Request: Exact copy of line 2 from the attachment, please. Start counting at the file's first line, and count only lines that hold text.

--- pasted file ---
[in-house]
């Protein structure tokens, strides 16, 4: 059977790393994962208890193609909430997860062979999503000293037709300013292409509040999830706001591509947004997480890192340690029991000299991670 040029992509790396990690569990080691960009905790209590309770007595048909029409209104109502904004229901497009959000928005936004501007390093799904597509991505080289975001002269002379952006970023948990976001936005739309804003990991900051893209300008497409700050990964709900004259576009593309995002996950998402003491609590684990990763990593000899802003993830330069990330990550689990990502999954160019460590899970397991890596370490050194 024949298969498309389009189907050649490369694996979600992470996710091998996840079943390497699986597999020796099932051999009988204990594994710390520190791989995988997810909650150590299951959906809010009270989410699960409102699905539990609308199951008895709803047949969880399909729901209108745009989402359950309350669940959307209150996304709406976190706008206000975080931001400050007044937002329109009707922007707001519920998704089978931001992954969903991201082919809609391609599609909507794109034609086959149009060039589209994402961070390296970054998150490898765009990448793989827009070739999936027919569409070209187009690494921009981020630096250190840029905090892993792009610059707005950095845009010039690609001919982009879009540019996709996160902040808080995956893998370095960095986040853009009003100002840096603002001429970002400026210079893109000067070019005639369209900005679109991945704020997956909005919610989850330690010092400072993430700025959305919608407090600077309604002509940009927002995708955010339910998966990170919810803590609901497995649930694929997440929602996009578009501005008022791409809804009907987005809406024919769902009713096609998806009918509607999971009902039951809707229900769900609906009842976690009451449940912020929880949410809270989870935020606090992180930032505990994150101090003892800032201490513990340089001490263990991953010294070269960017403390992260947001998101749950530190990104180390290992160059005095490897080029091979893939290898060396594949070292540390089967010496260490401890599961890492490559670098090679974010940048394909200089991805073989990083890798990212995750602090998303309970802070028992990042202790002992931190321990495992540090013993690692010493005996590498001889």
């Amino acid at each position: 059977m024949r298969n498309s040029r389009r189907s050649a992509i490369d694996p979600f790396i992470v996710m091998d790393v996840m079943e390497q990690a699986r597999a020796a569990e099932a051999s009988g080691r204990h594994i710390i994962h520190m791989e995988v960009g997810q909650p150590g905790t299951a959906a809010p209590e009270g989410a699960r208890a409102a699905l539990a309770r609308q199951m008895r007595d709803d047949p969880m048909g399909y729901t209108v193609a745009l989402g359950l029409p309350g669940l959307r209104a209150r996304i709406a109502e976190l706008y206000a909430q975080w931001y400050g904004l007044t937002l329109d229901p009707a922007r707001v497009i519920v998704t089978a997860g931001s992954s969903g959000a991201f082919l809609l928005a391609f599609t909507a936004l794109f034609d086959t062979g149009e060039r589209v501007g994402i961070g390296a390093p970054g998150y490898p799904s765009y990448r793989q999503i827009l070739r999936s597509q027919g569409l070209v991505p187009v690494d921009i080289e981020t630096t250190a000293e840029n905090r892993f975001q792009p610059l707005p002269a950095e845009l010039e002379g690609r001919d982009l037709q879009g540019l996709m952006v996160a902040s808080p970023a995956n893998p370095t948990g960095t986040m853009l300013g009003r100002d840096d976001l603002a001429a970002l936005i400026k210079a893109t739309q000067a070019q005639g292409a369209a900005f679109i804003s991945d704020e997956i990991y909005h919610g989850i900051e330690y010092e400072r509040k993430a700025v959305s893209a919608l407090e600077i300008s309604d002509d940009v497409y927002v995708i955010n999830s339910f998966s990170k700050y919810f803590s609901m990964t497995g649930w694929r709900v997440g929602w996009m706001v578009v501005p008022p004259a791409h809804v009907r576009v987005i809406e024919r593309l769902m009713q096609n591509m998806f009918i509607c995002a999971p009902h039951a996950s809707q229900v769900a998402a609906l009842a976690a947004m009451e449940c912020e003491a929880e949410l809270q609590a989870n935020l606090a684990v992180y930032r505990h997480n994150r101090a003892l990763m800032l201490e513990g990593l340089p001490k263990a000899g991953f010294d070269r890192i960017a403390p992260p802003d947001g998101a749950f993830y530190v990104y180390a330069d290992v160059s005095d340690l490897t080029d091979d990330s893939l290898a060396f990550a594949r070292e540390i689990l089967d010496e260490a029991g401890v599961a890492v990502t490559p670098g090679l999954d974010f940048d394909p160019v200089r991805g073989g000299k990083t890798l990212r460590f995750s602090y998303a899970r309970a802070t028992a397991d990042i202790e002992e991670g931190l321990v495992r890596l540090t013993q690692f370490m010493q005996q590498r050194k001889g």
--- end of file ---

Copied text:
């Protein structure tokens, strides 16, 4: 059977790393994962208890193609909430997860062979999503000293037709300013292409509040999830706001591509947004997480890192340690029991000299991670 040029992509790396990690569990080691960009905790209590309770007595048909029409209104109502904004229901497009959000928005936004501007390093799904597509991505080289975001002269002379952006970023948990976001936005739309804003990991900051893209300008497409700050990964709900004259576009593309995002996950998402003491609590684990990763990593000899802003993830330069990330990550689990990502999954160019460590899970397991890596370490050194 024949298969498309389009189907050649490369694996979600992470996710091998996840079943390497699986597999020796099932051999009988204990594994710390520190791989995988997810909650150590299951959906809010009270989410699960409102699905539990609308199951008895709803047949969880399909729901209108745009989402359950309350669940959307209150996304709406976190706008206000975080931001400050007044937002329109009707922007707001519920998704089978931001992954969903991201082919809609391609599609909507794109034609086959149009060039589209994402961070390296970054998150490898765009990448793989827009070739999936027919569409070209187009690494921009981020630096250190840029905090892993792009610059707005950095845009010039690609001919982009879009540019996709996160902040808080995956893998370095960095986040853009009003100002840096603002001429970002400026210079893109000067070019005639369209900005679109991945704020997956909005919610989850330690010092400072993430700025959305919608407090600077309604002509940009927002995708955010339910998966990170919810803590609901497995649930694929997440929602996009578009501005008022791409809804009907987005809406024919769902009713096609998806009918509607999971009902039951809707229900769900609906009842976690009451449940912020929880949410809270989870935020606090992180930032505990994150101090003892800032201490513990340089001490263990991953010294070269960017403390992260947001998101749950530190990104180390290992160059005095490897080029091979893939290898060396594949070292540390089967010496260490401890599961890492490559670098090679974010940048394909200089991805073989990083890798990212995750602090998303309970802070028992990042202790002992931190321990495992540090013993690692010493005996590498001889």